Roadtrip 2020 Day 3: Delta Blues Highway

Ever since I was fortunate to meet with B.B. King for an interview in his tour bus in 2010, my interest in the origins of American music grew immensely–especially in the Delta Blues region.

The proverbial “melting pot” accurately describes how the Mississippi Delta was fertile grounds to grow gospel, blues, country, and rock into the soul of American music.

Highway 61 Marker in Vicksburg, 6/24/20.

Combined with the selfish need to dive deeper into the roots that influenced Elvis Presley’s success, it was a natural like desire to want to see, feel and experience Highway 61.

Our trip exploring the legendary Blues Highway began South, right through the heart and soul of Vicksburg. The antebellum architecture, Civil War history and of course, the Blues music are just some of the highlights in Vicksburg.

Up the road about 2 1/2 hours was my favorite Delta Blues town, Clarksdale. Dodie and I agreed it was like time stood still. The 1930s-40s-50s was alive, steeped in history with rugged character to boot.

It’s no wonder Oscar winning actor Morgan Freeman co-owns Ground Zero Blues Club there because that’s exactly what Clarksdale is–the ground zero center for the Blues. It’s Blues to the bone.

Clarksdale is just forty minutes south of Tunica and is famous for the landmark that is said to be the site where Robert Johnson sold his soul to the devil, it’s called “The Crossroads.”

B.B. King told me in 2010 the two biggest musical influences for him were Jimmy Rodgers and Robert Johnson, both absolute legends and pioneers of American music.

Clarksdale has lots of funky places to stay for music lovers and visitors. Even the Ground Zero has rooms available upstairs above the bar for overnight stays. A sign described the rooms perfectly: “…It Good.”

 Shack Up Inn is perhaps the most beloved, made up of restored sharecropper flats. It has its own restaurant and music venue and claims “The Ritz we ain’t.”

Tunica, which is home to the Gateway Blues Museum that also doubles as a visitor’s center. This museum is extremely well done and is really worth a stop. The front of the venue is constructed from a rustic train depot, circa 1895. Inside are beautiful Blues exhibits and artwork.

We found two good spots to consider for Southern comfort food. Back in Clarkddale, we saw “Baby Back Ribs and Hot Tamales” on the Crossroads northeast corner at Al’s Bar B-Q and the Blues since 1924. There is probably no better, or historic, place than Tunica’s Blue & White Restaurant. Also established way back in 1924, the Blue & White is situated right on Highway 61 and has served all the great Blues musicians over the decades.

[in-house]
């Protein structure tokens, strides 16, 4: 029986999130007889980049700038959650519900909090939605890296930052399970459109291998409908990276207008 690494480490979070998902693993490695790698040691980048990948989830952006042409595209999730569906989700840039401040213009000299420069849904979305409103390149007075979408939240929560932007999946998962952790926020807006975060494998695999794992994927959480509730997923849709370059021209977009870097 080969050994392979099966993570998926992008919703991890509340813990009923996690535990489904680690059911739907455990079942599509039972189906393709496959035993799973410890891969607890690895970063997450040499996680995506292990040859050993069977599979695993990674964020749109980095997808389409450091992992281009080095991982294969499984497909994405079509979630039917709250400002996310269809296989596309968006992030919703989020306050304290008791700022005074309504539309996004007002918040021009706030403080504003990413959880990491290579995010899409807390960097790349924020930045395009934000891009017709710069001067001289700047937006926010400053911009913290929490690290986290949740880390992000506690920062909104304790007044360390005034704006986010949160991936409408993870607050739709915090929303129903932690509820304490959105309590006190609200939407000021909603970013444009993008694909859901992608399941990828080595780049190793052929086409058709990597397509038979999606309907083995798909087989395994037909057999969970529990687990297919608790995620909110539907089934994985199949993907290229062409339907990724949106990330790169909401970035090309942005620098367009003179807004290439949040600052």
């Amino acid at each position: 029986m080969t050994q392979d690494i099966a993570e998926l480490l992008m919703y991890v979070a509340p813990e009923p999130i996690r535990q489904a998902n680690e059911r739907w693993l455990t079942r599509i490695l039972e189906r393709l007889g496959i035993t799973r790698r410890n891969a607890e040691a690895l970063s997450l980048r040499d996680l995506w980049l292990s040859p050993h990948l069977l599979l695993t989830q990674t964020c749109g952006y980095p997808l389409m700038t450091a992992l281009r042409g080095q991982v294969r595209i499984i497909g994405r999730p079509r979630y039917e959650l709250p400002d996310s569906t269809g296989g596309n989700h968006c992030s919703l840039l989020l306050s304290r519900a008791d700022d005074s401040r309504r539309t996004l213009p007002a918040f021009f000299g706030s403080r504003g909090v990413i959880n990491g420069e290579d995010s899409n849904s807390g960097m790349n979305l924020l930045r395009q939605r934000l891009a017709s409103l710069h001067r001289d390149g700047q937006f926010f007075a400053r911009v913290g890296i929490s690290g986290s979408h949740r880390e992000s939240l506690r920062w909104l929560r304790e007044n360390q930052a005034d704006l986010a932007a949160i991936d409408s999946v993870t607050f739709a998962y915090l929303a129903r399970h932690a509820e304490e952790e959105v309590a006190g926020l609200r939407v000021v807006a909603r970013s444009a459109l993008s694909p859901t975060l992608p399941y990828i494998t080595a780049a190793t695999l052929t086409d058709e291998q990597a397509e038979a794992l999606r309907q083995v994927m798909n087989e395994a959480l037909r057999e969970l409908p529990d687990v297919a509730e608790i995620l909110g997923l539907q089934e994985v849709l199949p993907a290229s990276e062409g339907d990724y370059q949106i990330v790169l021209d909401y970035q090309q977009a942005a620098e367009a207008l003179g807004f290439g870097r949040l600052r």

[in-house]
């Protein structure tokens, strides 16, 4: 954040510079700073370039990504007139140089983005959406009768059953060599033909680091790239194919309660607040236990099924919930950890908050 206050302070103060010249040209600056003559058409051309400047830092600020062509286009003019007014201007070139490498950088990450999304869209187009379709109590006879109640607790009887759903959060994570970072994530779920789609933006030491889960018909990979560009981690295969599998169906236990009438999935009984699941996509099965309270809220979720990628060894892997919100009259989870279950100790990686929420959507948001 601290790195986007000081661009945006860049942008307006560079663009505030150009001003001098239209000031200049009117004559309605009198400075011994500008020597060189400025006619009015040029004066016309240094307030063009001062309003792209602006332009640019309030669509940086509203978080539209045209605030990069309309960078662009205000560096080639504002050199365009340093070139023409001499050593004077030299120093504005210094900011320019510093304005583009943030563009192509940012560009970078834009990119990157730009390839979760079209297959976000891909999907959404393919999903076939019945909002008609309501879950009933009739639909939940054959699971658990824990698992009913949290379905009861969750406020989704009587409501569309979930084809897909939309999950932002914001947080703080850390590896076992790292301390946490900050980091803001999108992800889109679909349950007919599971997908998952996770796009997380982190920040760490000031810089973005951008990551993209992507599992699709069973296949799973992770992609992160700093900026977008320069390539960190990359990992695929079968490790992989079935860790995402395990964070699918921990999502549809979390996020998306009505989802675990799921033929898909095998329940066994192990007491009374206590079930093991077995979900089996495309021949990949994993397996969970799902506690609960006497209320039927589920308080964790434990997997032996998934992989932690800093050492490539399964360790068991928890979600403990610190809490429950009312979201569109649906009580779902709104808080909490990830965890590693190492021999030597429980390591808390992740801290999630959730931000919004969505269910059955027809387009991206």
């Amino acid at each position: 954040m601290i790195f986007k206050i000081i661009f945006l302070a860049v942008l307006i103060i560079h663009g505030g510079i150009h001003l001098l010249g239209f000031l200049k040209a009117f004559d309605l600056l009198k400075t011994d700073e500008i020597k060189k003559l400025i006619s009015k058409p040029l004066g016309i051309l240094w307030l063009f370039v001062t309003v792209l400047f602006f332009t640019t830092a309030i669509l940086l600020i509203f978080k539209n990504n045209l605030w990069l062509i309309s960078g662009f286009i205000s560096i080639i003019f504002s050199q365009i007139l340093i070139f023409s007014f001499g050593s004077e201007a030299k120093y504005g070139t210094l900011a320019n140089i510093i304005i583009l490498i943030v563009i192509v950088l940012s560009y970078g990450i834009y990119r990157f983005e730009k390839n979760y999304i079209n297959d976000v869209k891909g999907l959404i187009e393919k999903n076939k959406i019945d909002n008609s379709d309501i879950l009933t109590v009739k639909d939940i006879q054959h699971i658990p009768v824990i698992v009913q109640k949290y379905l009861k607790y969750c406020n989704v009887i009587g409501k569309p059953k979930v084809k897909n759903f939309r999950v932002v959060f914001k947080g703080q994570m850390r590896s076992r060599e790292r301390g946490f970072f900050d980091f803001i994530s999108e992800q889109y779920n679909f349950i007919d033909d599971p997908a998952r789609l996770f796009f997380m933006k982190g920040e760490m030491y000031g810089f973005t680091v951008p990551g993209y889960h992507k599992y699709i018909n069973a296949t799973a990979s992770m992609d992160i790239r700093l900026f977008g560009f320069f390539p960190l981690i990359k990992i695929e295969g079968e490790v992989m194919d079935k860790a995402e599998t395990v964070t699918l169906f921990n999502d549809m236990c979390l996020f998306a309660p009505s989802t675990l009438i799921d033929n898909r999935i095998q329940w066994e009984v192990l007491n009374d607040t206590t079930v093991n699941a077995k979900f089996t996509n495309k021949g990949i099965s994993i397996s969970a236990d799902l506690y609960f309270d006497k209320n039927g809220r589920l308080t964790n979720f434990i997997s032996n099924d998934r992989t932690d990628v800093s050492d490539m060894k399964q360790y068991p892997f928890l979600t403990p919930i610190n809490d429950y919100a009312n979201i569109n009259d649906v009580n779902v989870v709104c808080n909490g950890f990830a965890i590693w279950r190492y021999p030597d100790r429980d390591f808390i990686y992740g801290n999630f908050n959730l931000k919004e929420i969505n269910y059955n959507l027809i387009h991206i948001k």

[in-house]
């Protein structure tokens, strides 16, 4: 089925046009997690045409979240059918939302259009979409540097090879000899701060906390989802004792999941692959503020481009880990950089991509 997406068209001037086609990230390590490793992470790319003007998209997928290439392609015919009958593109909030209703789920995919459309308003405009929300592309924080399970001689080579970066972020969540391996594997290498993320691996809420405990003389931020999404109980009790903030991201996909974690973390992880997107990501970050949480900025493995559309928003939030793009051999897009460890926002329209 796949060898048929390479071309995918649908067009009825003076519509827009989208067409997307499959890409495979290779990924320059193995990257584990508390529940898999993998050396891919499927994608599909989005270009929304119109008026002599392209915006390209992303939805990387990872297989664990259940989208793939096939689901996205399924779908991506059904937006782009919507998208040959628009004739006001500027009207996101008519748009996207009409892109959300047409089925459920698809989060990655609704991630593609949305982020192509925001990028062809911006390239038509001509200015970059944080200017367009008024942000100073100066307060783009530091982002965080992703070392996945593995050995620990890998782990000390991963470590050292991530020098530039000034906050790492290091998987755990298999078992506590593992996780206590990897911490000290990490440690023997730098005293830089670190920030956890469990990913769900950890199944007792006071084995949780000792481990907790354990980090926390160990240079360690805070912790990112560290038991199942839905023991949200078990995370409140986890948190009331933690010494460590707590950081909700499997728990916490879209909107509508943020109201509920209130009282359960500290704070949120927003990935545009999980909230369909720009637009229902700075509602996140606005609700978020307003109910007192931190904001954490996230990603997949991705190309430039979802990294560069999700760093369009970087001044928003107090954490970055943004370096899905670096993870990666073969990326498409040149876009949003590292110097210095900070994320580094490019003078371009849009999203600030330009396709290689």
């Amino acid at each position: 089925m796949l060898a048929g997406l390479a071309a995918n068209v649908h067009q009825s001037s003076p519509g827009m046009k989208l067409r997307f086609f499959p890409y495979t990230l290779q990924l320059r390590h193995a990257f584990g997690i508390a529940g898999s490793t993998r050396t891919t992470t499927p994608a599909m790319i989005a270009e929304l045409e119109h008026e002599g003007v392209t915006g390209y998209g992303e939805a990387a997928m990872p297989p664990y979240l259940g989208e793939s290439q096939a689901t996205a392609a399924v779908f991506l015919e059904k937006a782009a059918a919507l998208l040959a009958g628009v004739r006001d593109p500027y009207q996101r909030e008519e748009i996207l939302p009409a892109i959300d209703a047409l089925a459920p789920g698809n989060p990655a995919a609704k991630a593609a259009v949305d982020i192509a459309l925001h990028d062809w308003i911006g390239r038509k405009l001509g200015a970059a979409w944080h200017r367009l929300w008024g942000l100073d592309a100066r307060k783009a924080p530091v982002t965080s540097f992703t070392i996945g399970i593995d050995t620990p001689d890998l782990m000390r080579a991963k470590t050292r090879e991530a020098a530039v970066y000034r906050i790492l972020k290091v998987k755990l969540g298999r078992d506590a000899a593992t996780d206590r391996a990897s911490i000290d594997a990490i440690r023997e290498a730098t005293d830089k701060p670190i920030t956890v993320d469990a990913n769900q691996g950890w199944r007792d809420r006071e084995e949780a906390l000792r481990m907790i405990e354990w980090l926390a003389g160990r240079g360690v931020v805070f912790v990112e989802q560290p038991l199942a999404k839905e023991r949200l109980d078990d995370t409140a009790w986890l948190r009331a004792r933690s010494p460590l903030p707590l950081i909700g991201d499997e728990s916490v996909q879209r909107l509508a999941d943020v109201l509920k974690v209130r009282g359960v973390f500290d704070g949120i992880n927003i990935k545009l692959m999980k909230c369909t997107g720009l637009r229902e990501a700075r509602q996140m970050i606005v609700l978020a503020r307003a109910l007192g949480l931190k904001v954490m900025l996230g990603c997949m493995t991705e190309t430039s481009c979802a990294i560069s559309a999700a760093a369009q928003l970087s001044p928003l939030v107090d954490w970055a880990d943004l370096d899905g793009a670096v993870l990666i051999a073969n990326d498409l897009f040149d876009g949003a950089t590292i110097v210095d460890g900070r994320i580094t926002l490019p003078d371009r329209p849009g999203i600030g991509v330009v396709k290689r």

Before we arrived in Memphis, we traveled through DeSoto County. Located due east of Tunica and just across the border from Memphis, DeSoto County is the home of Jerry Lee Lewis, John Grisham and timeless Delta traditions. Visitors will find the final resting places of blues greats, like Gus Cannon and Memphis Minnie.

A must stop for me was off the beaten path to the gravesite of Memphis Minnie.

Her real name was Lizzie Lawlars, and she rests besides her husband, Ernest Lawlars, who recorded under the name “Lil’ Son Joe.” They are buried in the New Hope Baptist Church Cemetery in Walls, Mississippi.

The headstone memorial unveiling took place on the morning of October, 13th, 1996 in beautiful fall sunshine and was recorded for radio presentation by the BBC of London.

The ceremony was next to the Memphis Minnie marker and the New Hope Baptist Church. It stands between Highway 61 and the Mississippi River, and cotton fields surround the church and the adjacent cemetery. The front of the monument has a small picture of Minnie and her birth and death dates.  

Ninety people attended, including Minnie’s sister Daisy and 33 members of her extended family, many of whom had no idea of their relative’s powerful musical legacy. Bonnie Raitt financed the memorial stone which bears engraved roses and a ceramic cameo portrait.

A plaque, one of many along the historical region, describes it best:


Travel has been a popular theme in Blues lyrics, and highways have symbolized the potential to quickly “pack up and go,” to leave troubles behind, or seek out new opportunities elsewhere. Some of the most famous Mississippi artists who lived near Highway 61 included: B. B. King, Robert Johnson, Charley Patton, Son House, Muddy Waters, Howlin’ Wolf, Ike Turner, Robert Nighthawk, Sunnyland Slim, Honeyboy Edwards, Sam Cooke, James Cotton and Jimmy Reed, just to name a few.

The Mississippi Blues Trail road trip markers tell stories about Blues artists through words and images, about the places they lived and the times in which they existed—and how that influenced their music. The marker sites run the gamut from city streets to cotton fields, train depots, cemeteries, clubs to churches.

2020 Presidential Candidates flag/sign sitings, days 1-3:

Trump 36, Biden 0

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